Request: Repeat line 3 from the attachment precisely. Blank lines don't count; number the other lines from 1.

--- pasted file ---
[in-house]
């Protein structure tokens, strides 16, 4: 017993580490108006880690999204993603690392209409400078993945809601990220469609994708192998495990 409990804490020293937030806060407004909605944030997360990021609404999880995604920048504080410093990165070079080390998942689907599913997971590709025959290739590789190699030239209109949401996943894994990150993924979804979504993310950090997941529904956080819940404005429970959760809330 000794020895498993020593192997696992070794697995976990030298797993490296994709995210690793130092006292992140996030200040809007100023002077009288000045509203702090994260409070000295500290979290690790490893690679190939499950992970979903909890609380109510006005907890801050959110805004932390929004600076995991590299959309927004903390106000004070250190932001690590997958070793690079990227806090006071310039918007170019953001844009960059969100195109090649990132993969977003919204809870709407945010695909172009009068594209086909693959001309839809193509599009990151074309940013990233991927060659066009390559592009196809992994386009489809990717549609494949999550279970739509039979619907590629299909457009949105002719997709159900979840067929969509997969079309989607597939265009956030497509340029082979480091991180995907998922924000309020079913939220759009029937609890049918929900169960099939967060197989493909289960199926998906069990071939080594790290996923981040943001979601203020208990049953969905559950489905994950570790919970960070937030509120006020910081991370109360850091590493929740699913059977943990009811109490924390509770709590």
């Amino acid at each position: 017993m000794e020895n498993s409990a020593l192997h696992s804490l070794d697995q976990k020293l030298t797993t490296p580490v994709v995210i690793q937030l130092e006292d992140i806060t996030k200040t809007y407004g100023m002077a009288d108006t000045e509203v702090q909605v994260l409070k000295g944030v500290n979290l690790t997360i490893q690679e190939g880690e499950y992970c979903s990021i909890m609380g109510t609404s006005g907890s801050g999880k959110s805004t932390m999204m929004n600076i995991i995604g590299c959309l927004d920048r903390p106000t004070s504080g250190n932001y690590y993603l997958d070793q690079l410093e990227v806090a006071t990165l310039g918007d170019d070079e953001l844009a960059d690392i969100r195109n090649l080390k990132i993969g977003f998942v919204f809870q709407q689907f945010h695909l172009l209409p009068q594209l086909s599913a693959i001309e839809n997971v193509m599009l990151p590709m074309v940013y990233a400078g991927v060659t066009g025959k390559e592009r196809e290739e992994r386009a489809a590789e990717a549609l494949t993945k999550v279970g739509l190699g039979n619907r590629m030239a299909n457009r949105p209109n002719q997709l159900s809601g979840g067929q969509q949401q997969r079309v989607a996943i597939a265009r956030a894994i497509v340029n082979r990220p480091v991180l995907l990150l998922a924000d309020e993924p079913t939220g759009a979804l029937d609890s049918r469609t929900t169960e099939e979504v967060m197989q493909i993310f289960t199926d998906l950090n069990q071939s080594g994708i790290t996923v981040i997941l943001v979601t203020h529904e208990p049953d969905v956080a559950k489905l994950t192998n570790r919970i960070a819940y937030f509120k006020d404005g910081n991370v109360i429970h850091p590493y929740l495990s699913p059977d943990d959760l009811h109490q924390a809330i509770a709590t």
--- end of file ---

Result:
């Amino acid at each position: 017993m000794e020895n498993s409990a020593l192997h696992s804490l070794d697995q976990k020293l030298t797993t490296p580490v994709v995210i690793q937030l130092e006292d992140i806060t996030k200040t809007y407004g100023m002077a009288d108006t000045e509203v702090q909605v994260l409070k000295g944030v500290n979290l690790t997360i490893q690679e190939g880690e499950y992970c979903s990021i909890m609380g109510t609404s006005g907890s801050g999880k959110s805004t932390m999204m929004n600076i995991i995604g590299c959309l927004d920048r903390p106000t004070s504080g250190n932001y690590y993603l997958d070793q690079l410093e990227v806090a006071t990165l310039g918007d170019d070079e953001l844009a960059d690392i969100r195109n090649l080390k990132i993969g977003f998942v919204f809870q709407q689907f945010h695909l172009l209409p009068q594209l086909s599913a693959i001309e839809n997971v193509m599009l990151p590709m074309v940013y990233a400078g991927v060659t066009g025959k390559e592009r196809e290739e992994r386009a489809a590789e990717a549609l494949t993945k999550v279970g739509l190699g039979n619907r590629m030239a299909n457009r949105p209109n002719q997709l159900s809601g979840g067929q969509q949401q997969r079309v989607a996943i597939a265009r956030a894994i497509v340029n082979r990220p480091v991180l995907l990150l998922a924000d309020e993924p079913t939220g759009a979804l029937d609890s049918r469609t929900t169960e099939e979504v967060m197989q493909i993310f289960t199926d998906l950090n069990q071939s080594g994708i790290t996923v981040i997941l943001v979601t203020h529904e208990p049953d969905v956080a559950k489905l994950t192998n570790r919970i960070a819940y937030f509120k006020d404005g910081n991370v109360i429970h850091p590493y929740l495990s699913p059977d943990d959760l009811h109490q924390a809330i509770a709590t």